I Loved Lucy
24th July 2017
Sandra Dickinson has been absent from the West End stage for too long. I think, in fact, it was as the understudy to Angela Lansbury in ‘Blithe Spirit' – where she got to go on in the ‘understudy run' – that London last saw her, and only once, because Lansbury never missed a single performance. Prior to that, there were more substantial West End performances in musicals like ‘Singin' In The Rain' and ‘Chitty-Chitty, Bang-Bang'. She has also been a popular and delightful presence in a number of pantomimes around the country, and in some films, testimony to her widespread appeal. But why have we not seen her in acting roles more often? Witnessing this powerhouse performance as Lucille Ball at The Arts Theatre, a reasonable answer seems more elusive than ever.
Dickinson is superb. She gives a masterclass in how to fascinate and compel an audience's avid attention, making even her engrossed attention to the dice roll on the backgammon table a moment of magic. Her capacity to find and believe in the truth of the part is flawless. We are with Ball at the close of her career, when in retirement from performing, she takes up with a young and apparently rather aimless man, gathers him under her well-financed wings, and has fun moulding him to suit her needs and fancies. He becomes her amusing little project. In return, his youth and simplicity seem to revivify the ageing star, she stages a return to her triumphant TV stardom; the come-back fails, the relationship collapses; there is a separation, a last-minute reunion, and then – inevitably – death is all that remains.
It is a situation which perhaps could generate some interesting drama, or at least conversations with point and depth along the way. In the hands of a third party, possibly, some more meaningful shape might have been given to the text. However, here, it is the young, young man himself, Lee Tannen, who has taken up the pen of posterity to draw out two hours of chat between these pleasantly oddly matched individuals. Matthew Scott, a charming Broadway leading man, has been drafted in to assume the mantle of the author, and never puts a foot wrong in unfailingly presenting him as a likable, sincere, kind, truthful and thoughtful individual. And, yes, he has had his struggles, too: being gay made him unpopular at school and at home, and that narrative forms the substance of much of his soliloquies addressed to the audience when Ms Dickinson is absent. In fact, there are many occasions when this seems to be what the show is actually about.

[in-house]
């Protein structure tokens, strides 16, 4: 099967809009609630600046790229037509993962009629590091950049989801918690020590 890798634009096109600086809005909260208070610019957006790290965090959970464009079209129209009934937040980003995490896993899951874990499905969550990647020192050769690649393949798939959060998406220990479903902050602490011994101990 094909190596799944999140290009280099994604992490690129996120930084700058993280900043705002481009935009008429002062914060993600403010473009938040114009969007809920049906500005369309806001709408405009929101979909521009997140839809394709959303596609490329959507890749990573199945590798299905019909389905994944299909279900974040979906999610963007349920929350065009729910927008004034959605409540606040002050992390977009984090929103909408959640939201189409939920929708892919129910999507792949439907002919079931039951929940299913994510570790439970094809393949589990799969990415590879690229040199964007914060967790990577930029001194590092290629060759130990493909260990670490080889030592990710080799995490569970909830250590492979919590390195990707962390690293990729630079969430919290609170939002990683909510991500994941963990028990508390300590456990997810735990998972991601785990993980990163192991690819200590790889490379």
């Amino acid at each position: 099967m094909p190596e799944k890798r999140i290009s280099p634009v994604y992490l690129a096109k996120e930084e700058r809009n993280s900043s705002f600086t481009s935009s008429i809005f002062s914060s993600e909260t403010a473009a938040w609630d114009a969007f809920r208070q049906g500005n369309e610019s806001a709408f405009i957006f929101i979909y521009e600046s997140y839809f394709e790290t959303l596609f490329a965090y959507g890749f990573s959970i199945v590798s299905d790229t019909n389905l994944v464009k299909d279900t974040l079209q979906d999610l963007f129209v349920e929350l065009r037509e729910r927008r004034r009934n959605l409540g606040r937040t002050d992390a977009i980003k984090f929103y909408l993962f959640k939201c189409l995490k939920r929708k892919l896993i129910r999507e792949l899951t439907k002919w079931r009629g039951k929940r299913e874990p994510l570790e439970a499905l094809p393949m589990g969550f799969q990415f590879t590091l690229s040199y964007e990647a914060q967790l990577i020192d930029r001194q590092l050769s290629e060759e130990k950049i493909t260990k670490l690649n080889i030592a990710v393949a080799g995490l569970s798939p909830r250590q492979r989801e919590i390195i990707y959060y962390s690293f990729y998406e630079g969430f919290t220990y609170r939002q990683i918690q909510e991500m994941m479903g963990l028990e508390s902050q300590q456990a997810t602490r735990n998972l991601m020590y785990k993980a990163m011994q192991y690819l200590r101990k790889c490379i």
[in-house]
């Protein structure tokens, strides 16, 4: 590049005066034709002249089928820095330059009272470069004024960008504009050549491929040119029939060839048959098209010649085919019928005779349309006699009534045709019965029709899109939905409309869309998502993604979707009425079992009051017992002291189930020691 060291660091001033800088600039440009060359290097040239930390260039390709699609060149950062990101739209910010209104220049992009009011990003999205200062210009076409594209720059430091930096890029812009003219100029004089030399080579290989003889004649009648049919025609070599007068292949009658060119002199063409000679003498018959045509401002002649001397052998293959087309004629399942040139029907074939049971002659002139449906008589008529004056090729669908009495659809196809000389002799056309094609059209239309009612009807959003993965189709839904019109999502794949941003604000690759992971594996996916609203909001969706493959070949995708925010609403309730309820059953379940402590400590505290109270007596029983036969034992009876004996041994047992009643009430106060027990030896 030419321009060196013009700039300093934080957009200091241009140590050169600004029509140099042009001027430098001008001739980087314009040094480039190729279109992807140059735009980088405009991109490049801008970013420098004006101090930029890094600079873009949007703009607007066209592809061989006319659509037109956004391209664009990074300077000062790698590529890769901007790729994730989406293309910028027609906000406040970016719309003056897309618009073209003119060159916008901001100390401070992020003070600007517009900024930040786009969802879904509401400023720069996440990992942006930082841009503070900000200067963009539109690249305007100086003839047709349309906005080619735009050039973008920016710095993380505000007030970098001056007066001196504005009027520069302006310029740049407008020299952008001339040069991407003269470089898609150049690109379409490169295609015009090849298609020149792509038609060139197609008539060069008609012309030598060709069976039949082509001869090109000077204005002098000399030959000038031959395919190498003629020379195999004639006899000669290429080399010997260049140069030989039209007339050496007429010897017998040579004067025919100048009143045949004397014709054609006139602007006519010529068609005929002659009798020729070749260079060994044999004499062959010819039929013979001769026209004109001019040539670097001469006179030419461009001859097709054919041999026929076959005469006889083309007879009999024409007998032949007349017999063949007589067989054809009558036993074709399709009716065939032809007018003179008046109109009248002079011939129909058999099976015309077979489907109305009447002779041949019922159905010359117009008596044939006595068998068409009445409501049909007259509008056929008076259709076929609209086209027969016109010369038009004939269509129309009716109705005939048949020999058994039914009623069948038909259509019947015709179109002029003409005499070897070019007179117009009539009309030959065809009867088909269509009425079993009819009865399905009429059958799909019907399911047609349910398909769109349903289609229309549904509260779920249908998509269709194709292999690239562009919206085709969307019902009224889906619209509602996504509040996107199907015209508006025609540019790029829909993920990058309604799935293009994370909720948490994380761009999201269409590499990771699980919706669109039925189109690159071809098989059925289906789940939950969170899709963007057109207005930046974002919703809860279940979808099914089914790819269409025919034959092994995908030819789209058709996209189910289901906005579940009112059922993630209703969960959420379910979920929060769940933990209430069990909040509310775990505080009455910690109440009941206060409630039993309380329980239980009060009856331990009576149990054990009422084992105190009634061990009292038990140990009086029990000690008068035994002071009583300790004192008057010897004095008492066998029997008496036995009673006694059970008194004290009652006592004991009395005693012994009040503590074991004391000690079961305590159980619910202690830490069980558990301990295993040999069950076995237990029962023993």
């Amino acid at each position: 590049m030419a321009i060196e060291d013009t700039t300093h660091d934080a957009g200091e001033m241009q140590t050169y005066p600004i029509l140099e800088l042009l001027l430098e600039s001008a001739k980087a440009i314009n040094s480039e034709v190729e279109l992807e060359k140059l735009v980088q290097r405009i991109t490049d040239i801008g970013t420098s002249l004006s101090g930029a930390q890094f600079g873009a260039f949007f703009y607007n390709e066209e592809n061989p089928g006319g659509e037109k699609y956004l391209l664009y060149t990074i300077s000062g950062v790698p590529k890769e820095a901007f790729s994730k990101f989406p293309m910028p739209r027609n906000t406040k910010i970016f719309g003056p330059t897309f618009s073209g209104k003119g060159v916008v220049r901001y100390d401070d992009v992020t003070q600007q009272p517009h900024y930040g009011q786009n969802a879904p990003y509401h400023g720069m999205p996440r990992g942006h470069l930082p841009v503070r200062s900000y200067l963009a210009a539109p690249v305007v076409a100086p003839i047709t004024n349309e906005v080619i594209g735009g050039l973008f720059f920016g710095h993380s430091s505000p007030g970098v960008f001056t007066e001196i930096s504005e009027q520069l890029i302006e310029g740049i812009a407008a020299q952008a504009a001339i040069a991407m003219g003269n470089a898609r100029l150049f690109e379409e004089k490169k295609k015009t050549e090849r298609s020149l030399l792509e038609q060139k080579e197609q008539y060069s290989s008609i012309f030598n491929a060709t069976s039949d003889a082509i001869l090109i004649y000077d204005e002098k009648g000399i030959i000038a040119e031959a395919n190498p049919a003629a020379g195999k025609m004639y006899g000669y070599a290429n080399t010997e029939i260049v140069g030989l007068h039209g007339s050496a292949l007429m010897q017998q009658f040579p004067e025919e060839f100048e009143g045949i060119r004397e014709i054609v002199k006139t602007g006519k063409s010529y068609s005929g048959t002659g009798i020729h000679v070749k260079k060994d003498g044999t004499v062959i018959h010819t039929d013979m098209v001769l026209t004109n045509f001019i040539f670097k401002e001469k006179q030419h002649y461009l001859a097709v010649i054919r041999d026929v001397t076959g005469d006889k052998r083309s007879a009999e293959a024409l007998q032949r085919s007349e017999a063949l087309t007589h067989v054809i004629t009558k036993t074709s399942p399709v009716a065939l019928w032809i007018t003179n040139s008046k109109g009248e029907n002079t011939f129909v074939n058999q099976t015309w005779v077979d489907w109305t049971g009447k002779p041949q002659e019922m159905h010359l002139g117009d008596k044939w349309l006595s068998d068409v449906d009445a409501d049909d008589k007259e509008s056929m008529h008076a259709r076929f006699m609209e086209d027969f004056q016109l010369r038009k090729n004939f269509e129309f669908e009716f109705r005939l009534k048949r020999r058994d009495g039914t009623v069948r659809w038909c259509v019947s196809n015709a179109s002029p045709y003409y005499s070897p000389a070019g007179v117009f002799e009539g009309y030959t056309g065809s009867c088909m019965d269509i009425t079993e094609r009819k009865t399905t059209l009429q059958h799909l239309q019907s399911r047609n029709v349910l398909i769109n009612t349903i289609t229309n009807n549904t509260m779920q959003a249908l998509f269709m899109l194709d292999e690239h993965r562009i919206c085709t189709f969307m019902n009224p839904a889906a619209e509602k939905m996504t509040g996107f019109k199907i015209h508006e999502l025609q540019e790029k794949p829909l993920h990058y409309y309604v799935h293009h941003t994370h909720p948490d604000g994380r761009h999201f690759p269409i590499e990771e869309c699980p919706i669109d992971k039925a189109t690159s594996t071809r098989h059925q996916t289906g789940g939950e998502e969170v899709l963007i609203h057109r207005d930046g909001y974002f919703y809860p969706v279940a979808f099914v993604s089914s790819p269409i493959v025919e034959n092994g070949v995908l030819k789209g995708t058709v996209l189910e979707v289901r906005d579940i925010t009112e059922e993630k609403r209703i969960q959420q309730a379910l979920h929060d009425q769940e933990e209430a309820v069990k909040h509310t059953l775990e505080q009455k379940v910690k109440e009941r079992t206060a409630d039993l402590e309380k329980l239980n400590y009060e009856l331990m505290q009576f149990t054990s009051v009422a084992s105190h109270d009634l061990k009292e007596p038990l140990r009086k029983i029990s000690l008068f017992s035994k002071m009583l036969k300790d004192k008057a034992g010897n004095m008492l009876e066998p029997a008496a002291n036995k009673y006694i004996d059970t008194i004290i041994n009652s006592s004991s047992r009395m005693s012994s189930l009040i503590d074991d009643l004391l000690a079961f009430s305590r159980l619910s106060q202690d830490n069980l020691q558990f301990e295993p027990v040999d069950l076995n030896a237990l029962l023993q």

Perhaps tellingly, Ball's response to these revelations was to brush them aside and urge Tannen to get on with the more important business of playing a boardgame with her – sometimes for hours on end. Possibly, in such scenes, there are hints of aspects to this relationship that the script does not always very vigorously mine. Well, not until the second act outburst that produces the rupture and estrangement. Who knows.
As things are, the main meat on the bones of this evening (or matinee, and – above all – this show should, if it wants to do well, attract a robust matinee following) is provided by Ball's funny re-telling of encounters with the great and notorious of Hollywood and Burbank. Dickinson makes the most of these and they are often so engaging and delicious that frequently one wonders whether she could not tell them to the audience by herself better, and not have to direct so much of her dialogue in profile, while addressing Mr Tannen's alter ego, Lee.
Meanwhile, unobtrusive director Anthony Biggs keeps the conversation trotting along nicely enough, Gregor Donnelly provides a massive LUCY sign and chat-show set up on a ‘bleeding heart' dais for the stage (always making one wonder what it might have been like to explore that format for this play – the chat show, that is, not Catholic iconography), Tim Mascall's lighting is flawless throughout, making his creative best of the simple set, and Yvonne Gilbert manages multiple levels of sound with great finesse. Dickinson gets to wear some smart outfits provided by Donnelly (we assume), and has access to just one, lipstick red bag. I imagine what we are looking at is what the budget could afford.
How well the show will play in the West End is anybody's guess. In the script, there are multiple references to similar stories that have experienced great success in town – and elsewhere – featuring superannuated female stars taking up with much more youthful male company. But I would not want to tempt fate by mentioning them here.